Sunday, August 29, 2010

Campfire Stories

Here's another horror story about the educational system for you. This time, it's about college.

One of the teachers was acting as an examiner in another college for the B.Sc Chemistry students. They were being asked to do a titration. Each would go into the chemical room and come out with a little pile of white powder. When asked the mass, they would reply that it was 23.1457 g.

When multiple students came out telling her the same weight, or similar weights with an odd number for the last digit, she became curious. All the balances her own college had were two-pan balances with the smallest measure being 0.2 mg. So she was curious what kind of balance they were using that could go down to 0.1 mg. Most colleges don't have that kind of balance.

Neither did this one. In fact, this college didn't have any kind of balance. The students were going into the chemical store room, where some guy was handing them spoonfuls of the compound. They knew the number they were supposed to say, and so they said it.

So how did they do titration without knowing the concentration of their solution? Same way. They would do whatever they were doing with their burettes, then come up to the teacher and say, "Ma'am, I got 15.3 mL," which would be the correct answer. There was absolutely no real titration going on.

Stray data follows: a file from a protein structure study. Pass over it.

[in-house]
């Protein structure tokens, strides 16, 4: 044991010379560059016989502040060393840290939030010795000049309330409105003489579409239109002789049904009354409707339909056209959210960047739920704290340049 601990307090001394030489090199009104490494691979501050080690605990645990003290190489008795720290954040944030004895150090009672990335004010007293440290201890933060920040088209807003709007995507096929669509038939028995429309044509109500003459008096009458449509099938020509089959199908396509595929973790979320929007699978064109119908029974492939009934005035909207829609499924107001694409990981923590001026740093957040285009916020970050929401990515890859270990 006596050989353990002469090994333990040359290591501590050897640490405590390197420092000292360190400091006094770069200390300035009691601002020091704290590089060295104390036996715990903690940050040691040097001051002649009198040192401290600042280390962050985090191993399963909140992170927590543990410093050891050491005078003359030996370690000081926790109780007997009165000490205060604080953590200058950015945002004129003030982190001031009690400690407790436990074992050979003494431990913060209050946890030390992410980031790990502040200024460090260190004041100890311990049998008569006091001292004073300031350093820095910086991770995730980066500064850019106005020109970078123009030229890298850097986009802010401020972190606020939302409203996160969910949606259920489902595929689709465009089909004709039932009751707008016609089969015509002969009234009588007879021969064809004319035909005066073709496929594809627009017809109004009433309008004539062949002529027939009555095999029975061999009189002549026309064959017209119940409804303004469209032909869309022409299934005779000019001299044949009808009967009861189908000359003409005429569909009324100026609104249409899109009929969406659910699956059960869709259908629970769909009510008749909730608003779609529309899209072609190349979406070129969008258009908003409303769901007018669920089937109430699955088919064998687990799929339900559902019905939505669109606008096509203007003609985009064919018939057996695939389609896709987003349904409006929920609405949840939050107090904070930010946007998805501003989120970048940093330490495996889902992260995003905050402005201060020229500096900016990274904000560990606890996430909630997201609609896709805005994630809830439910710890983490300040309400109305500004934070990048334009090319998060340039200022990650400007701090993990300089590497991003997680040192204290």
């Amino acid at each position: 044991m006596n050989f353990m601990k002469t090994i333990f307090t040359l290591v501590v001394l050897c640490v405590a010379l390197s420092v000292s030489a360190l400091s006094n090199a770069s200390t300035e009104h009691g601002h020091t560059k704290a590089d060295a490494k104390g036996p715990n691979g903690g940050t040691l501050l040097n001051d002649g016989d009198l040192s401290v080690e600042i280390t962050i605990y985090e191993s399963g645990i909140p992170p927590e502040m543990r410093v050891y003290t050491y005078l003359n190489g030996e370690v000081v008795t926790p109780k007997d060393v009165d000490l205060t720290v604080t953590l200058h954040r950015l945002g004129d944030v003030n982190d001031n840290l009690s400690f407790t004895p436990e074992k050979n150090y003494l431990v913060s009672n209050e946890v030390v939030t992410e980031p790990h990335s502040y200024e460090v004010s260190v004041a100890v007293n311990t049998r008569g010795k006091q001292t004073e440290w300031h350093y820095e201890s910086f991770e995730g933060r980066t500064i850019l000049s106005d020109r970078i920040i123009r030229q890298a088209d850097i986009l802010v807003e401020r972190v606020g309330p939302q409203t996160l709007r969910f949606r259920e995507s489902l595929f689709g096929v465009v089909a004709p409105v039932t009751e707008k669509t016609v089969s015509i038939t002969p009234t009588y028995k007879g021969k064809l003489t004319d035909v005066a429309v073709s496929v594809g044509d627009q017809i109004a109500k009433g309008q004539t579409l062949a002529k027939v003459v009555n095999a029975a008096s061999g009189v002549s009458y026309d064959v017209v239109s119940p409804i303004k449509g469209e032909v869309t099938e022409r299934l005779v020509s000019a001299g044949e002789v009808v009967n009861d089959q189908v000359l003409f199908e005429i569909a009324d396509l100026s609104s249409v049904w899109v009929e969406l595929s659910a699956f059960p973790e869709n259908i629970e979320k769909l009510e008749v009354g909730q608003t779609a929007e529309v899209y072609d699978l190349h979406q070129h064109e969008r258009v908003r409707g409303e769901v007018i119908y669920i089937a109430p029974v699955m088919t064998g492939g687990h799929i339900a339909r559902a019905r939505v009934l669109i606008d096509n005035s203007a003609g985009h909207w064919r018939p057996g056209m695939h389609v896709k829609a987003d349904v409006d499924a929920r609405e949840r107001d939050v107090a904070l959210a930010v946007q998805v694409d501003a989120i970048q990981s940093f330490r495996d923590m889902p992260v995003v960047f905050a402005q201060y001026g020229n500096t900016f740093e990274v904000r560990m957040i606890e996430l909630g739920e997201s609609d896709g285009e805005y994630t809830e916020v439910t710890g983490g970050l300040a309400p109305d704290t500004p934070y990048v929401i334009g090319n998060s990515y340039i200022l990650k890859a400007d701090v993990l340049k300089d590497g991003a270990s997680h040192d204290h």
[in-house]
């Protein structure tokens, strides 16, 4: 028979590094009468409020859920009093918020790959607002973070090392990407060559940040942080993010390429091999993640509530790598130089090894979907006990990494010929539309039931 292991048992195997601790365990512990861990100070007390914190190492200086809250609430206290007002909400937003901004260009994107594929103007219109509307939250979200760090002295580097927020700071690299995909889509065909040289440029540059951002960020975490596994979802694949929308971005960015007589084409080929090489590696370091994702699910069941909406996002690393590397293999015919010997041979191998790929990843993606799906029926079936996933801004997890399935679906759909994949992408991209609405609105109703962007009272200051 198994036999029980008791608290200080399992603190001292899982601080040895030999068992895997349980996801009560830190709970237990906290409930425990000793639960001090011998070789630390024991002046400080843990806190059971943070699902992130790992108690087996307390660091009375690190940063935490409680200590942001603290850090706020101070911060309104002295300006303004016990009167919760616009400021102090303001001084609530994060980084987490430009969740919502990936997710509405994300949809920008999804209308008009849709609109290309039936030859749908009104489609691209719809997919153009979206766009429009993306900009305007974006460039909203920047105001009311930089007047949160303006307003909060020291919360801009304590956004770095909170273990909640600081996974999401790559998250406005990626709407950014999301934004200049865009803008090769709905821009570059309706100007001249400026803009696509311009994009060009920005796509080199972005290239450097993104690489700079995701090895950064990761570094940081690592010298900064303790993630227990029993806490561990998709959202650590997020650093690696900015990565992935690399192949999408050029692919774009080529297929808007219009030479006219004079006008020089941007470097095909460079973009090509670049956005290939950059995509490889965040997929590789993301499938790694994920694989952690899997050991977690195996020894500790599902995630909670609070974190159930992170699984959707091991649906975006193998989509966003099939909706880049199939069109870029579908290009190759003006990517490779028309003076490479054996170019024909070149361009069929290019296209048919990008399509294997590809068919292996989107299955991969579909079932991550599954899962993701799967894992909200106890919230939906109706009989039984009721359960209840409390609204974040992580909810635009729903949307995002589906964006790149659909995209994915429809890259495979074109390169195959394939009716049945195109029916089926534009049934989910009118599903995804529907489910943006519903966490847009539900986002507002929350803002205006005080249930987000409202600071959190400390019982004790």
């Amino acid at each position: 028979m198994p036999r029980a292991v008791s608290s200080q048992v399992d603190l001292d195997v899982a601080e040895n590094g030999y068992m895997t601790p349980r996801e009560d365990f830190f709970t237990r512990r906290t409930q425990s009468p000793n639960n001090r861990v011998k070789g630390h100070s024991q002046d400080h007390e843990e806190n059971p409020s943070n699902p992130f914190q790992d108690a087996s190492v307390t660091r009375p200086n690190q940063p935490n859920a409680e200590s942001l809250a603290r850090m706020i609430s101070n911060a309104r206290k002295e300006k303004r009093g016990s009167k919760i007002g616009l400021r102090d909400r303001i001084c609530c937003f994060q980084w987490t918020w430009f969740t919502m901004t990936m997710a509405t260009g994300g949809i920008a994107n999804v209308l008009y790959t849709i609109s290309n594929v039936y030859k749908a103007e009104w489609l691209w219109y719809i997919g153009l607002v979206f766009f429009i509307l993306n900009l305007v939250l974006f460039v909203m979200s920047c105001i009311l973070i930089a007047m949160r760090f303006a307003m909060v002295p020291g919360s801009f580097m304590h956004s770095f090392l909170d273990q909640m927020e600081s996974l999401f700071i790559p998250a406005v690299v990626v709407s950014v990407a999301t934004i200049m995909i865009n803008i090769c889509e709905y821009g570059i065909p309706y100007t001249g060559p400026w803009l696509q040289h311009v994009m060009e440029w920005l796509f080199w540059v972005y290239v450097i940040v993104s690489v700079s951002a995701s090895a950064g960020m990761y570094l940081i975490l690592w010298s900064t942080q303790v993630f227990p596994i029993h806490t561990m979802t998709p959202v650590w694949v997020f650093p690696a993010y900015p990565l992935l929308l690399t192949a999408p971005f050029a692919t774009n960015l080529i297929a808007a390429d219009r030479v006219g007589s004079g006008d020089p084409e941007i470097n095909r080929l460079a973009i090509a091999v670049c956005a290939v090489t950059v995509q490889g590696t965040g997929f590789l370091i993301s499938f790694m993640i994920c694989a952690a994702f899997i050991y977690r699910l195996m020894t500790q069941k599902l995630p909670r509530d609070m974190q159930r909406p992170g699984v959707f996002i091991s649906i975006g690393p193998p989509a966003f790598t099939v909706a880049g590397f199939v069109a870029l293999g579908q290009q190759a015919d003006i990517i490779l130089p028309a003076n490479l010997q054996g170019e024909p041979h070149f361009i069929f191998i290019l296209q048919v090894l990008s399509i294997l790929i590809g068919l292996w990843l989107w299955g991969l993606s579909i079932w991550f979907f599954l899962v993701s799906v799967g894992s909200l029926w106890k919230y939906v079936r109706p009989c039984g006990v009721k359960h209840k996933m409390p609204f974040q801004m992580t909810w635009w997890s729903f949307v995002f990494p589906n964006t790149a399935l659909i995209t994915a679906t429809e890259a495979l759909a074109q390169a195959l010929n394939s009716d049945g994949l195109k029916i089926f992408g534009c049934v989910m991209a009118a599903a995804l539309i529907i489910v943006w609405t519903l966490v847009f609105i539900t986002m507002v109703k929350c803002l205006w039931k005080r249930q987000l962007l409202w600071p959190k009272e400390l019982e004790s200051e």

For the vast majority of the students, this practical exam was probably the second time in their lives they had touched a burette, with the first being probably no more than a week before. All the practicals are often crammed into one week before the test, and then forgotten, if they ever were learned to begin with.

It's ridiculous to even contemplate teaching science this way. No wonder companies don't want to hire graduates that know nothing and need to be trained from the beginning, which makes finding jobs difficult for science graduates, which makes people less likely to go with the science track after 10th which makes for less funding for these colleges. It really is a vicious cycle.

Part of the problem, I think, is that research and teaching have been uncoupled. The electrons (ideas, capital) might be flowing in from the government or industry in the research world, but ATP synthesis (college lab) has nothing to power it. Plus half the protons (money) flow right back out the pores of corruption.

Friday, August 27, 2010

Day 30 - The End

Today is our last day here. And apparently there's a bandh going on. Ummm...I really hope that doesn't mean school is canceled and we don't get to do all our experiments. If the TRS (Telangana Rasthra Samithi), the party agitating for a separate Telangana, gets to the school before first period, it might be. Once school starts, though, the principal won't stop it again.